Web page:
Biology in Bamfield

Sunday, September 24, 2017 - By: Hannah R, Mackenzie ’18; Photo by Mr Dave McCarthy

Bridges provided a short respite before the bus bumped back onto a rocky, dusty logging road. After two hours on dirt, it was hard to believe that we were headed to a major research station run by five universities, which welcomes hundreds of university students, high school students, and the public annually.

Each year, the AP Biology 12 class, taught by Mr McCarthy, travels to the Bamfield Marine Sciences Centre for a three-day marine biology exploration. This year, the Environmental Science class (also taught by Mr McCarthy) went as well.

As soon as we arrived, the instructors fertilized sand dollar eggs; we watched the process on the television screen that was hooked up to the microscope. These babies were checked on frequently throughout our visit to Bamfield, and we watched them develop from the very beginning. Unfortunately, we were not able to observe the entire process, as they were just entering the gastrula stage (when the digestive tract is developed) when we left.

A trip to the beach that afternoon began a series of lessons, explorations, and labs involving marine invertebrates. We learned about the ways that invertebrates reproduce, their evolutionary path, and their classification.

To accompany our studies, there was a “design your own experiment” activity wherein each group of six students developed a hypothesis and planned and executed an experiment. Of course, as animal care is hugely important to the researchers at Bamfield, our plans had to be humane and approved before we carried out any tests. Once the experiments were complete, each group presented its findings: explorations such as the effect of warmer or cooler water on hermit crabs’ emergence times, sea cucumbers’ body shapes, sea stars’ speed, and whether tubeworms spend more time out of their tubes in the presence of plankton.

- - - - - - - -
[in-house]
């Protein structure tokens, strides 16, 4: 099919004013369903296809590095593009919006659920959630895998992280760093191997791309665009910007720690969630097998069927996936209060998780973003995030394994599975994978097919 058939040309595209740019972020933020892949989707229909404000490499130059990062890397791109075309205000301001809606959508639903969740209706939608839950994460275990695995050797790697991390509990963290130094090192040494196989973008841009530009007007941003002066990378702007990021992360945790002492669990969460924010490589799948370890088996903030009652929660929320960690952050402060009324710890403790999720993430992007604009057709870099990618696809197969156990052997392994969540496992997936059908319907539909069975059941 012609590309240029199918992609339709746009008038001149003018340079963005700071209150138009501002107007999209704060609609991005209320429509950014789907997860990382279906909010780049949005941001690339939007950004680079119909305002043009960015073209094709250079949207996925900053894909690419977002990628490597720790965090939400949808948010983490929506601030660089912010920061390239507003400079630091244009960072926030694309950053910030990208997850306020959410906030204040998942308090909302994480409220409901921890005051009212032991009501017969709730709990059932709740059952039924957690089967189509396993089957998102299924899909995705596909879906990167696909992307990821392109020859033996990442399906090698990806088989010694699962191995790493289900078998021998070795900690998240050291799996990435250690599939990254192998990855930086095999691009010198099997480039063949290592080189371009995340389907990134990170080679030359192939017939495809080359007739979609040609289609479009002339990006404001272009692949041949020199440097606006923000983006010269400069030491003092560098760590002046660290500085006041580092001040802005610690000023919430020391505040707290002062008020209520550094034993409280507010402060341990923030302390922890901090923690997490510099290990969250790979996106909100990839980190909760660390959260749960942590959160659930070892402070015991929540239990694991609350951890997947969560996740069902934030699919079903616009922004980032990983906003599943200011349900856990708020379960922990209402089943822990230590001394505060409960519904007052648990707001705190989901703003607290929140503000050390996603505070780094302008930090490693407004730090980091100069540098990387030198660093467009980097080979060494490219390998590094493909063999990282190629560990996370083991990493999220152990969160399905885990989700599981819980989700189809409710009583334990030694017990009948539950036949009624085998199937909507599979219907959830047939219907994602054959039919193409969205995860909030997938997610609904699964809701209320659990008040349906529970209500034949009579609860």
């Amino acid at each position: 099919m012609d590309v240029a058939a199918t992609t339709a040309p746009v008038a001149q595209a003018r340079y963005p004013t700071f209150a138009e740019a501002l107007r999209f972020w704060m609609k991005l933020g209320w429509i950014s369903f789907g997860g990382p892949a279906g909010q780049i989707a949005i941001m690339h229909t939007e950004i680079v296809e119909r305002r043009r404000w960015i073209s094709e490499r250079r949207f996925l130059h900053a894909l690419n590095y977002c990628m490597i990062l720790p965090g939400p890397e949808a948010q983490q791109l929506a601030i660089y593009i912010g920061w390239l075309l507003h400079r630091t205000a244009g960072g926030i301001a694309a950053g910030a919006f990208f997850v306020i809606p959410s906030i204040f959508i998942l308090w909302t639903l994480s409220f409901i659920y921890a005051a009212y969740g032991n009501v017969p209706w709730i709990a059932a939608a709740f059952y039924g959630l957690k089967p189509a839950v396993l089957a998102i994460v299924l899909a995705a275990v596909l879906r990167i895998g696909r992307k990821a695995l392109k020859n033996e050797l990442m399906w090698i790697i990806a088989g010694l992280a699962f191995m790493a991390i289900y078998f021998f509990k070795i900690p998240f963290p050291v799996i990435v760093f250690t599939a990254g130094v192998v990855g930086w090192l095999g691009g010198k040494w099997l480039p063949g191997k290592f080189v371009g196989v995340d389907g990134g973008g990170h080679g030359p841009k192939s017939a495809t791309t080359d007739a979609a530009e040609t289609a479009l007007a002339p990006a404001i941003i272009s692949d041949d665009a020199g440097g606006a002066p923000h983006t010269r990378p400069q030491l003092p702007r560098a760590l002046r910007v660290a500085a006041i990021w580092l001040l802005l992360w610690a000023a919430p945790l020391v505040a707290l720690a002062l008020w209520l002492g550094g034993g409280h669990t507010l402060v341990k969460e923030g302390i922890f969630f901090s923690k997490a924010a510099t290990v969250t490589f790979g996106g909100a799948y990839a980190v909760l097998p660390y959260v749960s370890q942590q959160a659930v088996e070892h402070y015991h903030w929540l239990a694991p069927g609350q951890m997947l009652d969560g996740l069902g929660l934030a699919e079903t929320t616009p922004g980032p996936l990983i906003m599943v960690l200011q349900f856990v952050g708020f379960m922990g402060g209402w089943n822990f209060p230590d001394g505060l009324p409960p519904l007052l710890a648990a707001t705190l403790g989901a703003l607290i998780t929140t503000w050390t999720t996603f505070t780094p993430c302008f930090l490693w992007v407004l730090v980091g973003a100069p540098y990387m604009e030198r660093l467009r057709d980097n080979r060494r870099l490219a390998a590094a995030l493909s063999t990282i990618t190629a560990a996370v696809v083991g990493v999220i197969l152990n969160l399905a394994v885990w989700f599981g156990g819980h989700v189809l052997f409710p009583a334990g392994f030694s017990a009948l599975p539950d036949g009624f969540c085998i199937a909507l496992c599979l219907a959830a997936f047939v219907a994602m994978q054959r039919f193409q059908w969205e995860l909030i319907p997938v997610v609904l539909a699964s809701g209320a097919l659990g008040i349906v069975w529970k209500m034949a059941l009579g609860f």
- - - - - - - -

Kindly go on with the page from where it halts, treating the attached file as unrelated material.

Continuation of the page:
Spending some time on marine plants, as well, we completed a lab comparing the photosynthesis and respiration rates of different colours of seaweed in light and dark conditions. All six groups’ results were then combined to produce a class outcome and conclusion.

The adage “saving the best for last” came into play on our last morning in Bamfield: we had the opportunity to go out on the water to see some marine animals in their habitats, record oceanography data, and collect plankton. With regular inspections to make sure they are using it sustainably, BMSC has a dredge site a short boat ride from the centre where they took us to see, touch, and learn about some more sea creatures. Each group’s dredge brought up the unique and interesting, but one of the best finds was a baby octopus that swam out of the shell it was hiding in. A cow and calf pair of humpback whales was also spotted, and they lent their flukes to excellent photo opportunities.

That morning, we also explored the life under the docks by pulling up ropes that had years’ worth of invertebrates and algae growing on them, took readings of the ocean temperature and salinity, and gathered samples of seawater. The final activity at Bamfield was to look at the water under microscopes. Despite looking to the naked eye like just plain water, a wealth of life – phytoplankton, zooplankton, larvae, and more – was revealed when it was magnified.

Thank you very much to Mr McCarthy for making this trip happen every year, Ms Hampshire and Mr McGuigan for accompanying us, and everyone at BMSC for a great trip!

Hannah R, Mackenzie ’18 

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